Cable Upfront Gets Cooking

The TV ad pie may be smaller than expected, but major cable players can't complain

The major cable concerns are nearing the upfront finish line, with most 70 percent to 80 percent finished with advance commitments for 2012-13. GroupM only started registering budgets on Tuesday (June 12), pushing the time line back a few days, but most should be signed by the unofficial July 4 deadline. It’s a fine take, too. Average dollar volume increase will likely be up about 5 percent from $9.29 billion in 2011 to $9.75 billion.

However, it wouldn’t be the upfront without some drama. Rivals and buyers loudly insist that NBCU is robbing Peter to pay Paul, accepting lower increases at smaller networks like Oxygen, Style and G4. Other sources close to the deals disagree, saying that increases of 9 percent at both USA and Bravo are organic. Still, NBCU will get, in aggregate, mid-to-high-single-digit increases at the end of the day (and, even after all this, Adweek was contacted by yet another source who was just as adamant that Bravo was getting around 8 percent, though the others still claim 9). The tech category is up everywhere, with a new Windows OS driving software ad sales.

Also in aggregate, Turner appears to be slightly above NBCU, partly because the latter is simply a larger organization (much larger, since the addition of the Comcast networks to its portfolio). TNT and TBS are said to be coming in just below USA, with 8 percent CPM increases. FX is having a good season, too: the Fox cabler is said to have landed a double-digit CPM gain.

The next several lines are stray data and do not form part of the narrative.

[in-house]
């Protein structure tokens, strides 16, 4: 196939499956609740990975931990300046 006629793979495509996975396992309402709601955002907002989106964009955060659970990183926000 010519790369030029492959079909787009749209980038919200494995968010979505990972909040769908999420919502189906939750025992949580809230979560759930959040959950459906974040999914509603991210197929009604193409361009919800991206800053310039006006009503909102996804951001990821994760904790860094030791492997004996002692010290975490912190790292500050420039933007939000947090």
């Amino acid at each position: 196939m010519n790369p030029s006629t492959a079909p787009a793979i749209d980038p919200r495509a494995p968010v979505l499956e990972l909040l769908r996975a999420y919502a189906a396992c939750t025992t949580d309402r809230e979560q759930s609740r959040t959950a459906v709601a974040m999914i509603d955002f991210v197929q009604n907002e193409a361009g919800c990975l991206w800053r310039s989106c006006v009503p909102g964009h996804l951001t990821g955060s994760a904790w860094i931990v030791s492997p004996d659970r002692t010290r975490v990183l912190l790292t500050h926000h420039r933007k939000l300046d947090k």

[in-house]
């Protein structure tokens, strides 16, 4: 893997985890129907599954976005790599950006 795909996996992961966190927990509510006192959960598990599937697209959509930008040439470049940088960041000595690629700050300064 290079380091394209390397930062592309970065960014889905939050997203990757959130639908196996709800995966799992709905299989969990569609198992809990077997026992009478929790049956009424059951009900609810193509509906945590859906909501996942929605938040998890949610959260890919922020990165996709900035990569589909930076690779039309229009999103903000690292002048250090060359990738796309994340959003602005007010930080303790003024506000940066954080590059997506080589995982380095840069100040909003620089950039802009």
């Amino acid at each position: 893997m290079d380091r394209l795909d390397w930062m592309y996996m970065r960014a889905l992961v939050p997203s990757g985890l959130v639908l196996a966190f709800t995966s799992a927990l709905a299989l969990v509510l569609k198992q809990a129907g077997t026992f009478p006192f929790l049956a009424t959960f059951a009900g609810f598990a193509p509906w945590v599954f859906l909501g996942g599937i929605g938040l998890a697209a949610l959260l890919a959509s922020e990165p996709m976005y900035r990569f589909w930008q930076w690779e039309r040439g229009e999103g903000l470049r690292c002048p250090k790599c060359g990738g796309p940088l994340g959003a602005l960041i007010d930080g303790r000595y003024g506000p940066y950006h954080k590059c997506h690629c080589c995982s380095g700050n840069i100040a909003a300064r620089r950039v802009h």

A+E Networks is getting 6s and 7s on the strength of recent success. Pawn Stars, for example, dominated ratings in ’11, and it’s seeing big (10 percent plus) spending increases from restaurants and health and beauty. Rival Discovery is seeing similar CPM increases—the company has its work cut out for it with recent success story Investigation Discovery, which has grown so rapidly in ratings terms over the last year that it's likely to ask for major increases to go along with them.

Viacom went much earlier than the rest of its peers; the company’s pricing has fallen well below market average (as far down as about 3 percent), and at press time, it was about 80 percent finished. Viacom went for volume over pricing this year (largely because of ratings woes at Nickelodeon), according to one source, but the dip hasn’t affected the rest of the market.

Weakness in the entertainment ad category affected Viacom—the youth market that comprises most of Viacom's viewership is where a lot of the film, music and video game ads go, and those were harder to come by this year than in the past.

The jury is still out on Scripps, which takes a long time to negotiate its integration-heavy deals. It has the market cornered on the home category, which has declined at competitors but is on the rise for the DIY-centric group’s properties, which include HGTV, Food Network and Cooking Channel

In general there’s less money than expected in the overall TV market, and categories are shifting across networks. Moreover, everyone agrees volume in entertainment is weak this year, with studios lacking compelling 2013 tentpoles.